The 2020 regular rodeo season just ended, and what a chaotic year it’s been starting toward the end of the winter rodeos. As a guy who’s not out there hitting it hard anymore, it looks to me like a few guys who did good at the early rodeos took the lead, then in March everybody’s whole world turned upside down. With all the rodeo cancellations and so few chances to win big money since, it’s been all but impossible to catch them.

I’m all about the guys—young and old—with goals to make the Finals, who make a living with a rope. I was out there doing that for decades. When this is your living, the rug gets pulled out from under you and you have nowhere to go, that throws a real monkey wrench into your plans. Everyone still has horses, rigs, fuel and entry fees to pay for, but how do you make a living on such a limited schedule?

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Summer came and went, with basically only a few rodeos max each week. All guys could do was get to the ones they could. But again, when it comes to 2020, if you happened to do well early on, you were set. And the guys who didn’t have a great winter—who in any other year could overcome that in the spring, summer and fall—have been at a major disadvantage due to the impact on our industry of COVID-19. There just haven’t been very many chances to make up the difference, especially with virtually all of the really big rodeos being out of the mix this year.

The best a person can do is stay optimistic, and do all you can to show up prepared at every opportunity that does present itself. The bright side about the layoff was more time to practice and get your team’s ducks in a row, so you’d be ready when you did get a few chances. At press time, we still didn’t know for sure what exactly the National Finals will look like in 2020. But we’ve all stayed hopeful about that, and that 2021 gets lined out and the rodeo schedule gets more normal again. That’s everyone’s best hope, for not only the roping and rodeo business, but for every business in America.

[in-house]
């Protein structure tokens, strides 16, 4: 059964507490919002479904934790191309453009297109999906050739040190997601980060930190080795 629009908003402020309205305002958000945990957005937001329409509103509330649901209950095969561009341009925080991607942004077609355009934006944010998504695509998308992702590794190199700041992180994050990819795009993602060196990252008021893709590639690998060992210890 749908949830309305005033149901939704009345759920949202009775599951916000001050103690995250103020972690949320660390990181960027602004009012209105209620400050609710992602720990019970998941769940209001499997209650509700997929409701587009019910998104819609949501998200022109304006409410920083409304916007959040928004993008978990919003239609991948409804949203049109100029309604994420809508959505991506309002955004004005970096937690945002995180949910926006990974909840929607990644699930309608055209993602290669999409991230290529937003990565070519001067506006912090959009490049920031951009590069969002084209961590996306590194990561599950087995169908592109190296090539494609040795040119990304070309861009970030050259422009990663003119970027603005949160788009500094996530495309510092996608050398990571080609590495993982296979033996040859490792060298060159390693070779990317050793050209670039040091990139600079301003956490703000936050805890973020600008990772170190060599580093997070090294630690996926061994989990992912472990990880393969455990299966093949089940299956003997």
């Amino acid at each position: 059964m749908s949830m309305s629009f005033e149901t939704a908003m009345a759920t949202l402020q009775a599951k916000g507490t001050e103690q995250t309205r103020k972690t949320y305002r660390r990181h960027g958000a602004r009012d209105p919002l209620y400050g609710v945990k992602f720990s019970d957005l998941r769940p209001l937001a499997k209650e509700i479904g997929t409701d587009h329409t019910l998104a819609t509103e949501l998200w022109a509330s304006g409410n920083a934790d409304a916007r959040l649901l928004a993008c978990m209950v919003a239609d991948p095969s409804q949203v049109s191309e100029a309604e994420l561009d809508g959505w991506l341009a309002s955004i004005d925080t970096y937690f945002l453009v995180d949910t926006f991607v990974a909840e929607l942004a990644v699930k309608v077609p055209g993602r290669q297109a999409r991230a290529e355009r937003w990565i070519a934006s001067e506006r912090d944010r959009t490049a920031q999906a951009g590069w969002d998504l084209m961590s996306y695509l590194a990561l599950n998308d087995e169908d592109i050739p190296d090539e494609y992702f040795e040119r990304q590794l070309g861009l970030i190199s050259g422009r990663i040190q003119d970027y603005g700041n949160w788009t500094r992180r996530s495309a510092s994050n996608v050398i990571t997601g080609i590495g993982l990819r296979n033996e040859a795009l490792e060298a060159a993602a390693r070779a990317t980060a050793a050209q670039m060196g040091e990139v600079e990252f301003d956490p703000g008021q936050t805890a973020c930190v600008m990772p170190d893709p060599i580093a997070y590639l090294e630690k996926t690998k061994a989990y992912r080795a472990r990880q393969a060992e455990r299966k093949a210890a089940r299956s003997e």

There will always be times in rodeo when situations happen or variables come into play that are beyond our control. Sometimes, something happens to our good horse and we have to figure out how to get along without him—or whatever. We all have to make adjustments, reset our goals and step up our commitment when there are obstacles in our road. We need to make a new plan to go forward again.

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There will always be the guys who showed up prepared, had things go their way and made it happen. There will also be the guys who barely missed the cut, which is a bitter pill to swallow if they’ve been all-in. They now need to evaluate themselves honestly, figure out what needs to change to be more successful, then go back at it. 

I’ve been right down there at the bot-tom, including the first year I tried to make the Finals. There have been several times I had to fight for it right there at the end. There have also been years when I pulled up right after Cheyenne, and didn’t fight to the end, because I made my evaluation right then and there.

I’ve been fortunate to understand that whether I made the Finals or not in any given year, that was not life or death. I knew all I could do was my best, then I had to just let the chips fall where they may. That was my mindset those times it was nip and tuck, and I hope the guys who ended up on the wrong side of the 2020 bubble get that.

This has been a weird year for everyone. The way it all shook out, guys had less control of their destiny than ever. If you did all you could do, be content. And remember, even the guys who win the world have to self-evaluate, take inventory and make adjustments to stay on top.

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